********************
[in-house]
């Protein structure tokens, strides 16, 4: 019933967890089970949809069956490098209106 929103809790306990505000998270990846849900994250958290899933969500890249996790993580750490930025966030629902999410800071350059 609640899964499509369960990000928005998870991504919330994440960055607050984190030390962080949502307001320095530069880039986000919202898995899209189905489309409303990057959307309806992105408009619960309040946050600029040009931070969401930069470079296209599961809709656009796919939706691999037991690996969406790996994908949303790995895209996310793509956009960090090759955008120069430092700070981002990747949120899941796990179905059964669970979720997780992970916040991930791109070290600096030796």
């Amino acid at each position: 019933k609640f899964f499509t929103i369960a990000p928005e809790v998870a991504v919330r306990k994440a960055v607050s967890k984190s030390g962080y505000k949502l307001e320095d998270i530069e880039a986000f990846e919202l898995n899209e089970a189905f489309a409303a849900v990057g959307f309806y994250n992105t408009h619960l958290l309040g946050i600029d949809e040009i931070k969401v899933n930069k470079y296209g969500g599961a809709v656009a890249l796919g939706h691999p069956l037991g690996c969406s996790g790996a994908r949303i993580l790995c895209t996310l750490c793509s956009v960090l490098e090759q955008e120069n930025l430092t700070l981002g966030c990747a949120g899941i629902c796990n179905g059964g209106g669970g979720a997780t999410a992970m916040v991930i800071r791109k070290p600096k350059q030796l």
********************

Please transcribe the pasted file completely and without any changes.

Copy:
[in-house]
């Protein structure tokens, strides 16, 4: 019933967890089970949809069956490098209106 929103809790306990505000998270990846849900994250958290899933969500890249996790993580750490930025966030629902999410800071350059 609640899964499509369960990000928005998870991504919330994440960055607050984190030390962080949502307001320095530069880039986000919202898995899209189905489309409303990057959307309806992105408009619960309040946050600029040009931070969401930069470079296209599961809709656009796919939706691999037991690996969406790996994908949303790995895209996310793509956009960090090759955008120069430092700070981002990747949120899941796990179905059964669970979720997780992970916040991930791109070290600096030796």
């Amino acid at each position: 019933k609640f899964f499509t929103i369960a990000p928005e809790v998870a991504v919330r306990k994440a960055v607050s967890k984190s030390g962080y505000k949502l307001e320095d998270i530069e880039a986000f990846e919202l898995n899209e089970a189905f489309a409303a849900v990057g959307f309806y994250n992105t408009h619960l958290l309040g946050i600029d949809e040009i931070k969401v899933n930069k470079y296209g969500g599961a809709v656009a890249l796919g939706h691999p069956l037991g690996c969406s996790g790996a994908r949303i993580l790995c895209t996310l750490c793509s956009v960090l490098e090759q955008e120069n930025l430092t700070l981002g966030c990747a949120g899941i629902c796990n179905g059964g209106g669970g979720a997780t999410a992970m916040v991930i800071r791109k070290p600096k350059q030796l």